4. Warp + Weft
Warp + Weft aims to create a jean that uses less water. A normal pair of jeans requires 1,500 gallons of water to be made—Warp + Weft’s jeans only need 10 gallons. They also recycle 98 percent of the water that they use and shy away from bleaching their jeans (which is harmful to the environment) by way of state-of-the-art Dry Ozone technology. Oh—and they make their denim from scratch using cotton, Lyrca and Tencel.
DL1961 takes your old denim and uses that deadstock fabric (along with post-consumer waste like those plastic bottles you recycle) to create their line of luxury denim. The jeans are created with those recycled fibers along with Tencel and Modal and finished using waterless technology. The result is a pair of jeans that takes less than 10 gallons to make from start to finish. Their facilities even use self-generated power from solar panels.
This single pair of jeans saved nearly 700 gallons of water. What started in 2009 as a small vintage shop in Los Angeles is now Reformation, a carbon-neutral company that aims to be carbon-positive by 2025. Reformation even releases quarterly sustainability reports and tracks the individual impact of every single product they put out, so that their loyal following can be in the know about exactly how they’re helping the environment.
Everlane was founded on the premise of Radical Transparency, which is something that they’ve stuck to since launching over a decade ago. In 2018, they started a dedicated effort to eliminate all virgin (new) plastic from their supply chain by 2021. As of this April, 97% of their apparel that uses polyester or nylon fibers is made from recycled fibers instead. They’re also working on using only organic cotton by 2023. All of their denim styles (like these vintage-inspired skinnies!) are made in a LEED-certified factory that reuses 98% of the water from the creation process.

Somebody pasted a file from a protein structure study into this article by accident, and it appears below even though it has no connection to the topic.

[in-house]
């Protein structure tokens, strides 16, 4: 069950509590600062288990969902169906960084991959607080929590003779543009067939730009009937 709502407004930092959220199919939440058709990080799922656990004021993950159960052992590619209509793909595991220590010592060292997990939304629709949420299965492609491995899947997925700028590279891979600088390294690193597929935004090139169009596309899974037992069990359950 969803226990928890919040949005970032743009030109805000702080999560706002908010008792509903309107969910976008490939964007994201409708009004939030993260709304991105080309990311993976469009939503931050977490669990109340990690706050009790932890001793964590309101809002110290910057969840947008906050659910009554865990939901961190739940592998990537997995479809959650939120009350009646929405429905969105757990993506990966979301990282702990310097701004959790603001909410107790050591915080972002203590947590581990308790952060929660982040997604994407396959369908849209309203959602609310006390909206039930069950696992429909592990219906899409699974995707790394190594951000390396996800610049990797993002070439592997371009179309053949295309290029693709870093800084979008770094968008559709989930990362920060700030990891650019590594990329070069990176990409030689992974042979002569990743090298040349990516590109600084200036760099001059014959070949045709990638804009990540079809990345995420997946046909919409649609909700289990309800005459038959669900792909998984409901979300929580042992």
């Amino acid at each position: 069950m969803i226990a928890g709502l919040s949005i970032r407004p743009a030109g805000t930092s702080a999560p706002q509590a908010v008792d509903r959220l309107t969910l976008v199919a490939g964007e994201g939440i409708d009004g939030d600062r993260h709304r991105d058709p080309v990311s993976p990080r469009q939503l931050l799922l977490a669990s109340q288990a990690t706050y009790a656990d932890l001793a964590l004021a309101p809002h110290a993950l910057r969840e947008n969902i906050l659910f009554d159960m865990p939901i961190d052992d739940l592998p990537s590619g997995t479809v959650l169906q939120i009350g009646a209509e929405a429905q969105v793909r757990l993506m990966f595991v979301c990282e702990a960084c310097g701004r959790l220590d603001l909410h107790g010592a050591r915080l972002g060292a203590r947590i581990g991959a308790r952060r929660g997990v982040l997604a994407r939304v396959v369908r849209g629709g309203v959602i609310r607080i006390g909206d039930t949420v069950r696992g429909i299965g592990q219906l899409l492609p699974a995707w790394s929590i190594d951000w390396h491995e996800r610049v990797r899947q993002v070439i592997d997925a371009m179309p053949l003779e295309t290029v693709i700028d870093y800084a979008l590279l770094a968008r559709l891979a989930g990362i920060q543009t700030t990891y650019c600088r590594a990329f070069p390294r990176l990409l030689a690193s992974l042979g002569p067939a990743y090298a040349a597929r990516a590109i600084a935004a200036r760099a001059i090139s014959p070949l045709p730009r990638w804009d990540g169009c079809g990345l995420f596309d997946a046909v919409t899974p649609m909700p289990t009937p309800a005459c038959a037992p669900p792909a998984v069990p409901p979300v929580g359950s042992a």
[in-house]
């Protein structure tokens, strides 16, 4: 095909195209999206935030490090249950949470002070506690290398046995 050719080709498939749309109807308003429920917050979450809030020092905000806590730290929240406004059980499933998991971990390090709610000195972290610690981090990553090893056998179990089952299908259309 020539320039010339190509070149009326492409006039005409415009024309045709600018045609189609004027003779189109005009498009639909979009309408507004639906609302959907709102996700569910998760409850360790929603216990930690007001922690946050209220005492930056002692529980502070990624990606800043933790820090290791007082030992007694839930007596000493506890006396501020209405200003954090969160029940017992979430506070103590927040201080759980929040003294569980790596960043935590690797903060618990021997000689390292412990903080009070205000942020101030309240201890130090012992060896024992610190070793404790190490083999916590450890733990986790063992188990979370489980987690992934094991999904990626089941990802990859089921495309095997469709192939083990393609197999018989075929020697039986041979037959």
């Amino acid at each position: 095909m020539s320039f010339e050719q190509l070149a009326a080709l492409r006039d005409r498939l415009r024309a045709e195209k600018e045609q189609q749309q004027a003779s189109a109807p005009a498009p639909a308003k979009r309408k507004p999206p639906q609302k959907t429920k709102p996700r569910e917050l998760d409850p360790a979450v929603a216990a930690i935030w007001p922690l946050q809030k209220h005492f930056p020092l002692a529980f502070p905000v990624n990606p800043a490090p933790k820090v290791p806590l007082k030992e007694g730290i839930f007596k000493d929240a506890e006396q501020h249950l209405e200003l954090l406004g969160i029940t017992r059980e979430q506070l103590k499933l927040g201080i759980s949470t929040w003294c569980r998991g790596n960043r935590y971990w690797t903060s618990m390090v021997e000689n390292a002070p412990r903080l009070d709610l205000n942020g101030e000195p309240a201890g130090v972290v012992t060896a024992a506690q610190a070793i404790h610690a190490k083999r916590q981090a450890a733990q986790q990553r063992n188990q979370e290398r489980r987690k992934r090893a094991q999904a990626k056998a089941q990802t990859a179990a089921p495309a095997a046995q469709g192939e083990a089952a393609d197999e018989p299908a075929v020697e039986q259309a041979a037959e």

8. Nudie Jeans
Nudie Jeans uses 93.8 percent organic cotton to create their stylish denim and has been doing so since 2012, so you know they’ve got it down pat. They also offer a ReBirth collection created using post-consumer recycled versions of their old styles. Nudie uses laser technology to create a worn-in look and they’re currently working to be sustainable at every point in the production process, right down to how the jeans arrive at your front door. They’ve been a proud part of the UPS Carbon Neutral Program since 2016.
Boyish’s denim styles are made using Dystar indigo, which uses 80% fewer sulfates than your usual indigo dye. They also use a mix of Organic Content Standard-certified and recycled cotton, as well as Tencel and other repurposed textiles. They’re also “bleached” using Ozone Wash, which uses triple-molecule Ozone to replace the harmful chemical entirely. So yes, you can trust that these jeans are just as sustainable as they are stylish.
10. Mud Jeans
Mud Jeans allows you to literally rent their denim—and they take back the pairs you’ve been loving after you’re done with them. By doing so, they’ve saved over 533 trillion liters of water. You simply pay a small monthly fee to lease your jeans and either return them after one year for a new pair or keep them to love forever!